A Taste of Life at Windrush Alpacas

March 15, 2007

Appearances can be deceptive

Filed under: alpaca, Alpaca Care, Alpaca Health, Alpaca Reproduction, Alpacas, Crias — alpacalady @ 6:30 am

Windrush Moonlight SurpriseSometimes we come across situations that defy explanation.  At the end of last year one of our clients sent two of their alpacas to us for breeding.  One of the two alpacas, Celeste, was to be bred to our junior herdsire Windrush Moonlight Surprise (Moonie), this was to be Moonie’s first breeding and so we were a little uncertain as to how successful it would be.

We bred Celeste to Moonie on two occasions, the first time Moonie was not really sure what he was there for, but we put another breeding pair in the pen next door to Celeste and Moonie and Moonie soon figured out what he was supposed to do.  That breeding did not take as when we put Celeste in with Moonie again she cushed readily, which is a good indication that she was not pregnant and was receptive to being bred. 

For the second breeding Moonie needed less encouragement, but he only bred Celeste for 12 minutes (typically alpaca males will breed for anywhere between 15 – 40 minutes) and still was a little nonchalant about the whole process.   We warned Celeste’s owners that the breeding may be unsuccessful and discussed with them a different choice of male for Celeste if we needed to breed her again.

When we behaviour tested Celeste, she spit hard and ran away from the male, which is typical of a female alpaca who is not receptive to breeding.  We conducted our usual three behaviour tests, each a week apart and each time Celeste spit and run, so now we were hopeful that she was pregnant.

We took Celeste in for an ultrasound to confirm pregnancy at 45 days post breeding.  By this time we were pretty confident Celeste was pregnant as her day to day behaviour had changed from being quiet and mellow to very spitty.   When our vet performed the ultrasound, he looked long and hard but could not see any embryo, in fact he said that Celeste’s uterus showed no sign of pregnancy.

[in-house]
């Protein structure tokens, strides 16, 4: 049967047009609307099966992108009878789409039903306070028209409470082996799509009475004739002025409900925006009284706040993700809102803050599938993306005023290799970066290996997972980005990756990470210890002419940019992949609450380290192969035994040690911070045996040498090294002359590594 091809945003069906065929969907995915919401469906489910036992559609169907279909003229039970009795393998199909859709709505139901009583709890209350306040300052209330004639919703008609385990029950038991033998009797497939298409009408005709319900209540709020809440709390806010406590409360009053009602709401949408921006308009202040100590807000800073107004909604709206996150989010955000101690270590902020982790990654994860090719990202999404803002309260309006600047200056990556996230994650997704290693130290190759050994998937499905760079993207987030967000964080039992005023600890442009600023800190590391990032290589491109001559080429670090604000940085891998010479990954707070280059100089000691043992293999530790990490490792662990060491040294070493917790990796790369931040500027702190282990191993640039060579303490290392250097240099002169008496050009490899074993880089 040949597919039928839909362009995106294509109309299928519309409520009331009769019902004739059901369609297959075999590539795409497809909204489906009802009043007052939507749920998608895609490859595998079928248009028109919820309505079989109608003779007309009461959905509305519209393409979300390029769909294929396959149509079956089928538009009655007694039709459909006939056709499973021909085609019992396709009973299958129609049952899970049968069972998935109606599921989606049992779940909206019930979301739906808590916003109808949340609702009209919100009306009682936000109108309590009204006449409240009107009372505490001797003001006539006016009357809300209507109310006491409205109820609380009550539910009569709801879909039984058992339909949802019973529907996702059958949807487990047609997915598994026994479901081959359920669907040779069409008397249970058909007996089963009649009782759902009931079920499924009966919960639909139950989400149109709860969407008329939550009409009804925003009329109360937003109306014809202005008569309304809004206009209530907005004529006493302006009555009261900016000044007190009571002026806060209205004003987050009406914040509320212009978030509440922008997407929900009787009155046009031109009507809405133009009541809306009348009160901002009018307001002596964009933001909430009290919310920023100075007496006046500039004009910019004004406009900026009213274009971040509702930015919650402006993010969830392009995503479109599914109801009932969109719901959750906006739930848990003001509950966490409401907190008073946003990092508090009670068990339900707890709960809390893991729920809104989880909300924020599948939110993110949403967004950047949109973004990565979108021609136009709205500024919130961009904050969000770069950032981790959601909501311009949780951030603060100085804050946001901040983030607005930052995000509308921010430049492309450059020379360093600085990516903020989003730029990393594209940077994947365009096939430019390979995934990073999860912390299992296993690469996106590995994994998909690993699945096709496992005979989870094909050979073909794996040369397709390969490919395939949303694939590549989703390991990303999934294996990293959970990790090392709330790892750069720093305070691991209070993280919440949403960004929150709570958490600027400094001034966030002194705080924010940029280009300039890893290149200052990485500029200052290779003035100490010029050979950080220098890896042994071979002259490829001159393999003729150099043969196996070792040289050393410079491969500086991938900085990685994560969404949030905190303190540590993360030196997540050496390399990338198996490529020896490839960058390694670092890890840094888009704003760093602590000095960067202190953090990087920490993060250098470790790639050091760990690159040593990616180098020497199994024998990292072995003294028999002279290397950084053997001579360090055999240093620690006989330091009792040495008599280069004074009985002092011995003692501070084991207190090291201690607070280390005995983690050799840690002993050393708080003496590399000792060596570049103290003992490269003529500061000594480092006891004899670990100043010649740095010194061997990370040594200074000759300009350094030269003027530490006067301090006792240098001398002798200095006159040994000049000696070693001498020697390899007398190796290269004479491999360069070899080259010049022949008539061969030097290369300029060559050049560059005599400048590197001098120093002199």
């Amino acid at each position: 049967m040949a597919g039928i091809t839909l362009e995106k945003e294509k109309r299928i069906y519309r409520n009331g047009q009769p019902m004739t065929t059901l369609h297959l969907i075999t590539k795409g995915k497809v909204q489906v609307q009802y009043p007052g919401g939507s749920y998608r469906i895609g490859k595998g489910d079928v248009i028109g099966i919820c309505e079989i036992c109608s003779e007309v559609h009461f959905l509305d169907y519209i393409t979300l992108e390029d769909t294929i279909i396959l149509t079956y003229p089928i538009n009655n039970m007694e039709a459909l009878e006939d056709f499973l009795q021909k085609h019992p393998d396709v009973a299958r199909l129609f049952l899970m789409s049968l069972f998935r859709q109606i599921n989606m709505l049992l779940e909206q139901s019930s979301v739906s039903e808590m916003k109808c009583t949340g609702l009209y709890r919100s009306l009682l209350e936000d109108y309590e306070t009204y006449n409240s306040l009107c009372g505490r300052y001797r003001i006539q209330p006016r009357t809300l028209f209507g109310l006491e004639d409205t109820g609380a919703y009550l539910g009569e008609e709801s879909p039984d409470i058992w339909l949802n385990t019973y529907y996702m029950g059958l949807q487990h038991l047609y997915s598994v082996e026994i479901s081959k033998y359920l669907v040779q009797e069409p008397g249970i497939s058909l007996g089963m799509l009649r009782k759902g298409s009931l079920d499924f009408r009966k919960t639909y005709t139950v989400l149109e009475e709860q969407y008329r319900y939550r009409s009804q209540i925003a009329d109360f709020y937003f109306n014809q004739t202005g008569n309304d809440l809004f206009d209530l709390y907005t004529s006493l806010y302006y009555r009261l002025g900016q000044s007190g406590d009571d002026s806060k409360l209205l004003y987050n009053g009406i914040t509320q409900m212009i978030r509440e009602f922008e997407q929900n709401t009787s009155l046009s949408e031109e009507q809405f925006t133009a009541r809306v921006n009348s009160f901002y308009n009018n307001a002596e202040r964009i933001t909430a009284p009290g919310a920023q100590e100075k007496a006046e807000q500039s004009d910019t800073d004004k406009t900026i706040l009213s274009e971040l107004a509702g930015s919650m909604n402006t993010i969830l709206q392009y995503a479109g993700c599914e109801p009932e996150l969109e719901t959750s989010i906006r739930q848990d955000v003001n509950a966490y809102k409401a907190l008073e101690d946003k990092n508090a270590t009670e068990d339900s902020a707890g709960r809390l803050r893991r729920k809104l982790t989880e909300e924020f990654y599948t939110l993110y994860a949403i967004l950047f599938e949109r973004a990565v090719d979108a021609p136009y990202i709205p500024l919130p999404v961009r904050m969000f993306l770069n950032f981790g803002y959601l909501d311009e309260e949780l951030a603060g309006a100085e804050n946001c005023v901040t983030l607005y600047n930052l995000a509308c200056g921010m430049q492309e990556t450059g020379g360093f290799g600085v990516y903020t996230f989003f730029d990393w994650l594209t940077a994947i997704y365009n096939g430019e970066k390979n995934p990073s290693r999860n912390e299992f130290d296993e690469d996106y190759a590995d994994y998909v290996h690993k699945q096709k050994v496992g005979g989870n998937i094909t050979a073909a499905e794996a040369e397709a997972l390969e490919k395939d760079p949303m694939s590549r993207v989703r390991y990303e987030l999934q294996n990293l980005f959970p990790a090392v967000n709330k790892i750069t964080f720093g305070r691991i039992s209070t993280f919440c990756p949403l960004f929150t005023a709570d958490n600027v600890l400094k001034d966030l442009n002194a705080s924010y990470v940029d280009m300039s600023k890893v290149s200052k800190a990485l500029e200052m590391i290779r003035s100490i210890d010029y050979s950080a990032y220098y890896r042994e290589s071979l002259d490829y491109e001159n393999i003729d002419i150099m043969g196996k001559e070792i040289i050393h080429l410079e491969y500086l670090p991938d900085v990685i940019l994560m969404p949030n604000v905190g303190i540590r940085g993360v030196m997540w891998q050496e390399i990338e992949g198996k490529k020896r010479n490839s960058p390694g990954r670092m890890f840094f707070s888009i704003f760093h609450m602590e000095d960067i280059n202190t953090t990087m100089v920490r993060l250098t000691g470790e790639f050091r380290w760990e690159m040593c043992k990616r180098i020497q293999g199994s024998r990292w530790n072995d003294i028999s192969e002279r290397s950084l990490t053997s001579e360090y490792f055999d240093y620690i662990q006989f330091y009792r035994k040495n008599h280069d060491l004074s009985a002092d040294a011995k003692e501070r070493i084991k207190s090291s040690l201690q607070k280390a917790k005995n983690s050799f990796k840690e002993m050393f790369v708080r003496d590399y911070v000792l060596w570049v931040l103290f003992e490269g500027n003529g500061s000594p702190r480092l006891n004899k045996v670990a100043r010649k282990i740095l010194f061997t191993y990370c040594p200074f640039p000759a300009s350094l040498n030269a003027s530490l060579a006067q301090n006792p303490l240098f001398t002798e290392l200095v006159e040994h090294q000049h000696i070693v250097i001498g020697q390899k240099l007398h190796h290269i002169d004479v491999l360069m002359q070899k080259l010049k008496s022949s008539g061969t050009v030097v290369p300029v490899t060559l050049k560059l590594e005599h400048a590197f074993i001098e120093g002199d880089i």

So now we had an alpaca that was telling us she was pregnant, but an ultrasound that was telling us she was not.  

There is a condition called a “Retained Corpus Luteum” (Retained CL) that can cause pregnant behaviour in non-pregnant alpacas.    The hormone progesterone is what causes the non-receptive behaviour in pregnant alpacas.  Without getting too technical a Retained CL means that an ovarian follicle has failed to regress and progesterone is being produced, making the female behave as if she is pregnant.

We now needed to determine if Celeste had a Retained CL.  If she did, we would need to give her a drug that would cause her to release the Retained CL, however this drug would also cause her to abort if she was pregnant.  To help with our diagnosis we had our vet pull some blood from Celeste to check her progesterone levels.  With a Retained CL the progesterone levels are often higher than that of a pregnancy but this can vary between alpacas.

Celeste’s progesterone level came back at 4.8 ng/ml which made us feel that she was in fact pregnant.  We made another appointment with the vet for a second ultrasound and low and behold this time quite clearly we could see that Celeste had fluid in her uterus and there was a little embryo – Celeste is most definitely pregnant. 

So what caused the first ultrasound to be wrong?  That is a very good question.  This is actually the third time we have had this happen at this stage of pregnancy.  Our vet is very experienced with ultrasounds, but he can only tell us what he sees at the time of the procedure and on Celeste’s first ultrasound she did not appear to be pregnant.

So sometimes appearances can indeed be deceptive.  Thank goodness we did our follow up lab work and ultrasound rather than assuming Celeste had a Retained CL and treating her for that condition.  If we had done that we would have aborted the embryo that Celeste is carrying.

Interestingly enough when I spoke to Celeste’s owners to give them the good news of her pregnancy they mentioned that the same thing happened with her last pregnancy, and that it seems that one of Celeste’s daughters also is fooling the ultrasound.

The best part of this is that Celeste is pregnant, and Moonie has now proved that he is ready for action as a herdsire at the farm – now we just have to be patient and wait 11 months to see what the offspring of this pairing will look like!

Rosemary 

2 Comments »

  1. OK, I have a question – what happens if the retained CL is not diagnosed? Does this eventually clear up on its own, or will the alpaca continue to act pregnant for an entire pregnancy (like a false pregnancy in some animals) or longer?

    Comment by Caroline in NH — March 15, 2007 @ 12:10 pm

  2. […] Theresa has got what is known as a Retained Corpus Luteum (Retained CL).  A previous blog post on March 15, 2007 discussed Retained CL’s.  A very basic explanation of a Retained CL is that the ovarian follicle […]

    Pingback by Not Quite The Result We Expected « A Taste of Life at Windrush Alpacas — June 9, 2008 @ 8:31 am


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